If you use Windows 98 or Internet Explorer 4.x with Windows 95, you know what an effective navigation tool the Favorites bar is, letting you jump quickly to your, er, "bookmarked" sites and to local folders. (What? You didn't know you could save folders as Favorites? Read on.) Unfortunately, while some people prefer to separate their favourite sites from their frequently accessed local files, the Favorites bar insists on displaying both together. Here's a quick-and-dirty workaround, inspired by the nice separator line you get with Netscape Navigator's Bookmarks menu.
First, make a Shortcut you can use as a dividing line: open your Favorites folder (C:\Windows\Favorites) or choose Favorites-Organize Favorites in Internet Explorer. (If you have IE 5, you must go directly to the folder; the new Organize Favorites dialogue box won't let you create Shortcuts.) Right-click in an empty part of the folder and choose New-Shortcut. When prompted to provide a command line, type the path to any useful file or folder - for example, c:\windows\favorites - and click Next. For the Shortcut name, type a line of underscore marks or hyphens. Click Finish.
Now make the icon less conspicuous: right-click the Shortcut and choose Properties. Click the Shortcut tab, and then click Change Icon. Choose one of the available tiny icons, such as the small Shortcut arrow, and click OK twice. If you're using IE 5 and working in the Organize Favorites dialogue box, click Close. Click the label Favorites at the top of the pane and hit
Now choose your Favorites menu from the Explorer menu bar, and drag and drop icons so all Internet folders and icons are on one side of the line and all Shortcuts to often-used files and folders on your computer or network are on the other.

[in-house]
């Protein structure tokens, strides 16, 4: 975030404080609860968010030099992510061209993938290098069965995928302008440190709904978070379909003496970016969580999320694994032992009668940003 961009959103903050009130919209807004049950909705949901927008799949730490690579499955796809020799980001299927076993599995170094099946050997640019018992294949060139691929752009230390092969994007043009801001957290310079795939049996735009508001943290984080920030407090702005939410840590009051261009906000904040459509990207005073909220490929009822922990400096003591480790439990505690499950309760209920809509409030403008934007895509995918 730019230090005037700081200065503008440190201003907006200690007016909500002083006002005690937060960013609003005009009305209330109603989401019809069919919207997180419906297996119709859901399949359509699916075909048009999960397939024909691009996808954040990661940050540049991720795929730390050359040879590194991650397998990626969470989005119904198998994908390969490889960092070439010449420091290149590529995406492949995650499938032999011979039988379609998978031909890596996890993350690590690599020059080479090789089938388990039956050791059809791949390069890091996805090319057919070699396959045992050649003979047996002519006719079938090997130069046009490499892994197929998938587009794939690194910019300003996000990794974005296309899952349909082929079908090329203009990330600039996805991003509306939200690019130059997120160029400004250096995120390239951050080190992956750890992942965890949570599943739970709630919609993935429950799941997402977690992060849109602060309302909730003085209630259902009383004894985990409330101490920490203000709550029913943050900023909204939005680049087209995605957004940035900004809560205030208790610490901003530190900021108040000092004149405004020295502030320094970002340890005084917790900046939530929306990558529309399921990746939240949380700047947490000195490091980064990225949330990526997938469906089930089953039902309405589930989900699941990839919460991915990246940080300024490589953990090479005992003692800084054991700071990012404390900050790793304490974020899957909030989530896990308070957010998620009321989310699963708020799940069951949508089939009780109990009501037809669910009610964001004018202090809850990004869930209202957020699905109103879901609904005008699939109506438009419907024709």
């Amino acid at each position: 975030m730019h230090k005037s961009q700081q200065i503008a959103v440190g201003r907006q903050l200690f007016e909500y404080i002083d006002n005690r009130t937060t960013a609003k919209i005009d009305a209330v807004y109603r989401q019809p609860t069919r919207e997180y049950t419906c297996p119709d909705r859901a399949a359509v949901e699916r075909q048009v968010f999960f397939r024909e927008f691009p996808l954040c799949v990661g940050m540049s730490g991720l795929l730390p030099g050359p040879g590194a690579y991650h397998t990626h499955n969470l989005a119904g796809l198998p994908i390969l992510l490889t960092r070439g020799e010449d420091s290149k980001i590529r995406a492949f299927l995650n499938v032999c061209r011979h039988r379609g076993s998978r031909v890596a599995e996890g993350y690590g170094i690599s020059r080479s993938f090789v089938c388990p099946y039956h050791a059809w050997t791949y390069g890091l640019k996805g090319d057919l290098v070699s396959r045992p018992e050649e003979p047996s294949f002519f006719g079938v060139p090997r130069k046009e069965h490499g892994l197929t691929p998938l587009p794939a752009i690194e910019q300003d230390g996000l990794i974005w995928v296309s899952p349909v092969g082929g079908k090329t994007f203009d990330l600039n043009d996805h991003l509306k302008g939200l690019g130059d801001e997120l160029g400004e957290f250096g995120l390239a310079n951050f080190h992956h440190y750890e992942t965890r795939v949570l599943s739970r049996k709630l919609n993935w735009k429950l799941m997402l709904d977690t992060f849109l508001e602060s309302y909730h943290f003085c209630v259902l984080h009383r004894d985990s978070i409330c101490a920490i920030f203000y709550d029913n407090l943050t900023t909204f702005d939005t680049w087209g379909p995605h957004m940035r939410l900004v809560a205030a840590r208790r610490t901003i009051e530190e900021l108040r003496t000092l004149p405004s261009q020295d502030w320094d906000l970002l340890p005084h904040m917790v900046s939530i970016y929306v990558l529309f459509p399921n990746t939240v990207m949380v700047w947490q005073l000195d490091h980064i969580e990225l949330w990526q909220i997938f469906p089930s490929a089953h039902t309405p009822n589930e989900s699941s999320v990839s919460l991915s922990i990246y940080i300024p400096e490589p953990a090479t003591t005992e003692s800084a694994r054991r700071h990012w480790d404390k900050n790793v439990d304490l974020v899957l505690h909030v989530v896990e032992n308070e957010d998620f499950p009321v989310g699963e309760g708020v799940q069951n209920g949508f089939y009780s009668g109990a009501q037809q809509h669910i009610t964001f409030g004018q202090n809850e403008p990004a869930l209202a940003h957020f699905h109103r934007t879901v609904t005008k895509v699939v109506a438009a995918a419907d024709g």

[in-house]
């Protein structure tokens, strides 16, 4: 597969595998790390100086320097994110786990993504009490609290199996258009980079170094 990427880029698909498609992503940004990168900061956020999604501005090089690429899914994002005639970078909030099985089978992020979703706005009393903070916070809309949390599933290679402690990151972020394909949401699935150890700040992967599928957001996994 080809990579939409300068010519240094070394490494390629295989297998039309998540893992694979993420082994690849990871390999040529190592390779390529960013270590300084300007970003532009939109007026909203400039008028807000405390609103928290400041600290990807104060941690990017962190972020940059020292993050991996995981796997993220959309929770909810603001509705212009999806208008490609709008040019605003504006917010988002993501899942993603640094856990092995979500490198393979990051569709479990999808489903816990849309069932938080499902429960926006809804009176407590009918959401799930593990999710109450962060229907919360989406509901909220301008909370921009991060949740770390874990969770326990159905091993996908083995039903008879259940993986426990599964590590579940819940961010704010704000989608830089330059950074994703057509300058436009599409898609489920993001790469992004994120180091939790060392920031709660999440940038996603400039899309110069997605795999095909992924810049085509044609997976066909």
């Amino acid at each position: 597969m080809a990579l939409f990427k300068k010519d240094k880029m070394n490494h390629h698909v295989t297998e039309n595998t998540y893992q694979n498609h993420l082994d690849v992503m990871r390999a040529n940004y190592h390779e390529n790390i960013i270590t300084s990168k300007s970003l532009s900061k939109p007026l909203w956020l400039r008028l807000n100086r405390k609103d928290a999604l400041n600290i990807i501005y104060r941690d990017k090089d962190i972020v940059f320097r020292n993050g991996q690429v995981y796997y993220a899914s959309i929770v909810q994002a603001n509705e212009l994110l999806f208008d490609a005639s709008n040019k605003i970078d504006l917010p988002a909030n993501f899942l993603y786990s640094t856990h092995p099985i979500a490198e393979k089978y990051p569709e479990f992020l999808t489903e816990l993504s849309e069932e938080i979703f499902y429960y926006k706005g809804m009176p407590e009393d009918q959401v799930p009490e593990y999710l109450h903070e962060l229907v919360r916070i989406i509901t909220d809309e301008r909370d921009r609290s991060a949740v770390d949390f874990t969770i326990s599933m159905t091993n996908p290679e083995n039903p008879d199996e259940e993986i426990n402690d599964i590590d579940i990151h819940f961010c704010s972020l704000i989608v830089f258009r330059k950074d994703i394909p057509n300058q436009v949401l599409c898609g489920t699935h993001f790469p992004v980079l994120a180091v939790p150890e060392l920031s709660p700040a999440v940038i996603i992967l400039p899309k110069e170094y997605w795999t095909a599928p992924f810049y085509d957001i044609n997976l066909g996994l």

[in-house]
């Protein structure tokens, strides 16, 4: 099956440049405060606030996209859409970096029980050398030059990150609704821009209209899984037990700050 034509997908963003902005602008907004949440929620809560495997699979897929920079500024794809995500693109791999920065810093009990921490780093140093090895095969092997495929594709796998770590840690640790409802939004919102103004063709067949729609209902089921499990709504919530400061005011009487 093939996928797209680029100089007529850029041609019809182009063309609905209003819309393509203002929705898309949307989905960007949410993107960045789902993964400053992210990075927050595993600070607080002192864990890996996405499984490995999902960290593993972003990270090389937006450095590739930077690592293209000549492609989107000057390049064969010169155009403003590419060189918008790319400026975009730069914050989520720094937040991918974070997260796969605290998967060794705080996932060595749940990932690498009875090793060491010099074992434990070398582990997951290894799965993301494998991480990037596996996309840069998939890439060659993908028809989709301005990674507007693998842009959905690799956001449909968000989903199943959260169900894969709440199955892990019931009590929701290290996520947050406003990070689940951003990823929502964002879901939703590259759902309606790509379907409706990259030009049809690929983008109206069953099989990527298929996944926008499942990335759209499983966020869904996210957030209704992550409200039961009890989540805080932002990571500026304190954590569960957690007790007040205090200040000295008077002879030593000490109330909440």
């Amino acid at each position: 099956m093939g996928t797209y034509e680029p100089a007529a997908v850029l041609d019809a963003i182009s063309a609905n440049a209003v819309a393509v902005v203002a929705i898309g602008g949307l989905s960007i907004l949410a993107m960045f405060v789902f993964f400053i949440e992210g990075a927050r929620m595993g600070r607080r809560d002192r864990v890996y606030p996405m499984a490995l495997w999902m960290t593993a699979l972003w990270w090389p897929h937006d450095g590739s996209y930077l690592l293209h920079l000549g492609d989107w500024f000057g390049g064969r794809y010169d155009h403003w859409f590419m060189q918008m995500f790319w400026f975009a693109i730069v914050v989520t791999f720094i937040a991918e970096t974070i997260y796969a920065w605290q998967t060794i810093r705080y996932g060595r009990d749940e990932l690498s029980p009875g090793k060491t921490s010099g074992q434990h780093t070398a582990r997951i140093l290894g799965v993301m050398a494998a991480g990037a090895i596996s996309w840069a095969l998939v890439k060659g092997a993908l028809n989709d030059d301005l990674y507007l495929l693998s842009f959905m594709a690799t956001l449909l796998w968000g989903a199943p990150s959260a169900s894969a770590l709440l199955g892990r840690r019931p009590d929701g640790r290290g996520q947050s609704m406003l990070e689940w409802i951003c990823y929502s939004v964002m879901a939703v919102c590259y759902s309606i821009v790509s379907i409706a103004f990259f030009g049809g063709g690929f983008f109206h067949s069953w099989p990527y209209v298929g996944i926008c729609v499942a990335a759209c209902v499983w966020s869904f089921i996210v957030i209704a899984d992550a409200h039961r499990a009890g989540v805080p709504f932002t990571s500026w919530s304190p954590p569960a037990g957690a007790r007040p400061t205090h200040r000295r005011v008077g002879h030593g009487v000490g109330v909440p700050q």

Oddly, unless you have IE 5, you may have to perform this chore multiple times - once to arrange the Favorites menu on the Start menu, once to access Internet Explorer's Favorites menu, and again to reach the Favorites Explorer bar (the one you see when you choose View-Explorer Bar-Favorites). But once you do, a Favorites menu is much easier to navigate. What happens when you add new items to the menu? If you put new items into the appropriate folders within the Favorites folder, things will take care of themselves. If you add Shortcuts to the Favorites folder directly, you may need to do some periodic drag-and-drop maintenance to keep things in order.
For those of you who didn't know, here's how to add files and folders to the Favorites menu: right-click My Computer and select Explore. Click the Favorites button on the toolbar (the one that looks like a folder with an asterisk), navigate through your system to the files or folders you want to add, right-drag them to the Favorites pane at the left, and select Create Shortcut(s) Here. If you're using Internet Explorer 5, select the file or folder you want to add to Favorites, and click the Add button at the top of the Favorites pane.